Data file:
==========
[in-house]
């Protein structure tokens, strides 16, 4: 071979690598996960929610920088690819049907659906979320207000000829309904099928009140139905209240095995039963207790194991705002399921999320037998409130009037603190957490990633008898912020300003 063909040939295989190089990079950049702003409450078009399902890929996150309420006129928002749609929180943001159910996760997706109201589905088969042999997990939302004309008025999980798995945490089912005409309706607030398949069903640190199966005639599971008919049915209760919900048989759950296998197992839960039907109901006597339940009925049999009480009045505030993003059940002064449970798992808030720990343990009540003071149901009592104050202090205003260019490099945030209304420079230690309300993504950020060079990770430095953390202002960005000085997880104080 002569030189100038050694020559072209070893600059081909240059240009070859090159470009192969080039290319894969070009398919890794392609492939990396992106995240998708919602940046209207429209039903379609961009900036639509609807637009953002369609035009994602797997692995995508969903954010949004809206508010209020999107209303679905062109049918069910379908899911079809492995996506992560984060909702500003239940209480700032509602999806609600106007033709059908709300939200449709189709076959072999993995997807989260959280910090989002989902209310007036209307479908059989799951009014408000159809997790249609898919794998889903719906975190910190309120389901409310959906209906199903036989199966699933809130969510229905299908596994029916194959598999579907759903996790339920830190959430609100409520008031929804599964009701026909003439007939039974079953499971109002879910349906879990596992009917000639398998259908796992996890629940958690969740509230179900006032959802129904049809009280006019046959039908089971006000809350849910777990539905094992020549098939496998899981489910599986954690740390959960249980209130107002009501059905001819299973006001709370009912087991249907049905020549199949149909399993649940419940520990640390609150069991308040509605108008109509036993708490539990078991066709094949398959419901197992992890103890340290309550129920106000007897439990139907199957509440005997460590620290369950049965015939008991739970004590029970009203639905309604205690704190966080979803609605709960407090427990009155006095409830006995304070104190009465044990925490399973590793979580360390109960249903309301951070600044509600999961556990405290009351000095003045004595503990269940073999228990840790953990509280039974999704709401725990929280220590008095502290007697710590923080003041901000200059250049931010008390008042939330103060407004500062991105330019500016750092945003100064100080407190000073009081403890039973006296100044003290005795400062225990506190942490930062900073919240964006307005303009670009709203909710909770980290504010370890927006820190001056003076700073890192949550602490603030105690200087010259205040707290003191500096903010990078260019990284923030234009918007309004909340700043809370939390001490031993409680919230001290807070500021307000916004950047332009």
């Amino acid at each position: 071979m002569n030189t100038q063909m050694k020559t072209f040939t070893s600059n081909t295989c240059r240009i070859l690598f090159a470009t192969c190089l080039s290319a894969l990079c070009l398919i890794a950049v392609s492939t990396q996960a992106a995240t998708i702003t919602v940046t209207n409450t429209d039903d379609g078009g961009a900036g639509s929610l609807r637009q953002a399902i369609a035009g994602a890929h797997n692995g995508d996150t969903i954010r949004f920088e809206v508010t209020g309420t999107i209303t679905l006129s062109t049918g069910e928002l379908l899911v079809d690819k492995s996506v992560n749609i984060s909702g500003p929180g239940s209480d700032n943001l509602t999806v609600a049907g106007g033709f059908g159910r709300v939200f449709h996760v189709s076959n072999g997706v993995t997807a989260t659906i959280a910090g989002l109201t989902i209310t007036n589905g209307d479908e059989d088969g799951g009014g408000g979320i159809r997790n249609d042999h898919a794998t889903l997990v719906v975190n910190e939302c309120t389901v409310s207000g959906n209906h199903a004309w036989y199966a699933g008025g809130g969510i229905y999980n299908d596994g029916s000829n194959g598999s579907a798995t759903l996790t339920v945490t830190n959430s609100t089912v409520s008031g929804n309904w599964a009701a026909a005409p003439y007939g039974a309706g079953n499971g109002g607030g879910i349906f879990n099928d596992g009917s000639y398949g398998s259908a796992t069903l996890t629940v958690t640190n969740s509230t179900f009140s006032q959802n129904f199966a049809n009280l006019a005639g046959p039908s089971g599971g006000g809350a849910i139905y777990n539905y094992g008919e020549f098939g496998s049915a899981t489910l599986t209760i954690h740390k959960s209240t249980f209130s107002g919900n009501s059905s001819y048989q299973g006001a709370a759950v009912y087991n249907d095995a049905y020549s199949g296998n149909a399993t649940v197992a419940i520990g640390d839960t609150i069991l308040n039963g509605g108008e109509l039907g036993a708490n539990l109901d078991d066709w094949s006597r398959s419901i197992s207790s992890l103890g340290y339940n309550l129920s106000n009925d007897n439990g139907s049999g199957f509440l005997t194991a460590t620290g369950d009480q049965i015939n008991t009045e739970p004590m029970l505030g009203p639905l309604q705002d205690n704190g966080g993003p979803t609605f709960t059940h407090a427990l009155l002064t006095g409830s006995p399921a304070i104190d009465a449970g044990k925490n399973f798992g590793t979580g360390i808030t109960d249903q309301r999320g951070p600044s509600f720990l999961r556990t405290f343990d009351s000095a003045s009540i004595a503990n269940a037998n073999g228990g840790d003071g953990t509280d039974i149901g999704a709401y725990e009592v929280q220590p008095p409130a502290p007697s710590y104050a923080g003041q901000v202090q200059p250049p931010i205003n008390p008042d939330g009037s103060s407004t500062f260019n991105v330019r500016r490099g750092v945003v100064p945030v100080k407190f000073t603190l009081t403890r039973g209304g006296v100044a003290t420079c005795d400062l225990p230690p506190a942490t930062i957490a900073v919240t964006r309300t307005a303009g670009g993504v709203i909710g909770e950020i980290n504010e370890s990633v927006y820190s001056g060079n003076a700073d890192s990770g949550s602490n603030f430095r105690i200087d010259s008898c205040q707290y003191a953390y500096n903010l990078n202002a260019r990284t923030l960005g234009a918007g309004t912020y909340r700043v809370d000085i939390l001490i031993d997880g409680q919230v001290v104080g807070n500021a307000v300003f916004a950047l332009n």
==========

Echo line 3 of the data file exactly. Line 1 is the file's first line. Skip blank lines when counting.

């Amino acid at each position: 071979m002569n030189t100038q063909m050694k020559t072209f040939t070893s600059n081909t295989c240059r240009i070859l690598f090159a470009t192969c190089l080039s290319a894969l990079c070009l398919i890794a950049v392609s492939t990396q996960a992106a995240t998708i702003t919602v940046t209207n409450t429209d039903d379609g078009g961009a900036g639509s929610l609807r637009q953002a399902i369609a035009g994602a890929h797997n692995g995508d996150t969903i954010r949004f920088e809206v508010t209020g309420t999107i209303t679905l006129s062109t049918g069910e928002l379908l899911v079809d690819k492995s996506v992560n749609i984060s909702g500003p929180g239940s209480d700032n943001l509602t999806v609600a049907g106007g033709f059908g159910r709300v939200f449709h996760v189709s076959n072999g997706v993995t997807a989260t659906i959280a910090g989002l109201t989902i209310t007036n589905g209307d479908e059989d088969g799951g009014g408000g979320i159809r997790n249609d042999h898919a794998t889903l997990v719906v975190n910190e939302c309120t389901v409310s207000g959906n209906h199903a004309w036989y199966a699933g008025g809130g969510i229905y999980n299908d596994g029916s000829n194959g598999s579907a798995t759903l996790t339920v945490t830190n959430s609100t089912v409520s008031g929804n309904w599964a009701a026909a005409p003439y007939g039974a309706g079953n499971g109002g607030g879910i349906f879990n099928d596992g009917s000639y398949g398998s259908a796992t069903l996890t629940v958690t640190n969740s509230t179900f009140s006032q959802n129904f199966a049809n009280l006019a005639g046959p039908s089971g599971g006000g809350a849910i139905y777990n539905y094992g008919e020549f098939g496998s049915a899981t489910l599986t209760i954690h740390k959960s209240t249980f209130s107002g919900n009501s059905s001819y048989q299973g006001a709370a759950v009912y087991n249907d095995a049905y020549s199949g296998n149909a399993t649940v197992a419940i520990g640390d839960t609150i069991l308040n039963g509605g108008e109509l039907g036993a708490n539990l109901d078991d066709w094949s006597r398959s419901i197992s207790s992890l103890g340290y339940n309550l129920s106000n009925d007897n439990g139907s049999g199957f509440l005997t194991a460590t620290g369950d009480q049965i015939n008991t009045e739970p004590m029970l505030g009203p639905l309604q705002d205690n704190g966080g993003p979803t609605f709960t059940h407090a427990l009155l002064t006095g409830s006995p399921a304070i104190d009465a449970g044990k925490n399973f798992g590793t979580g360390i808030t109960d249903q309301r999320g951070p600044s509600f720990l999961r556990t405290f343990d009351s000095a003045s009540i004595a503990n269940a037998n073999g228990g840790d003071g953990t509280d039974i149901g999704a709401y725990e009592v929280q220590p008095p409130a502290p007697s710590y104050a923080g003041q901000v202090q200059p250049p931010i205003n008390p008042d939330g009037s103060s407004t500062f260019n991105v330019r500016r490099g750092v945003v100064p945030v100080k407190f000073t603190l009081t403890r039973g209304g006296v100044a003290t420079c005795d400062l225990p230690p506190a942490t930062i957490a900073v919240t964006r309300t307005a303009g670009g993504v709203i909710g909770e950020i980290n504010e370890s990633v927006y820190s001056g060079n003076a700073d890192s990770g949550s602490n603030f430095r105690i200087d010259s008898c205040q707290y003191a953390y500096n903010l990078n202002a260019r990284t923030l960005g234009a918007g309004t912020y909340r700043v809370d000085i939390l001490i031993d997880g409680q919230v001290v104080g807070n500021a307000v300003f916004a950047l332009n």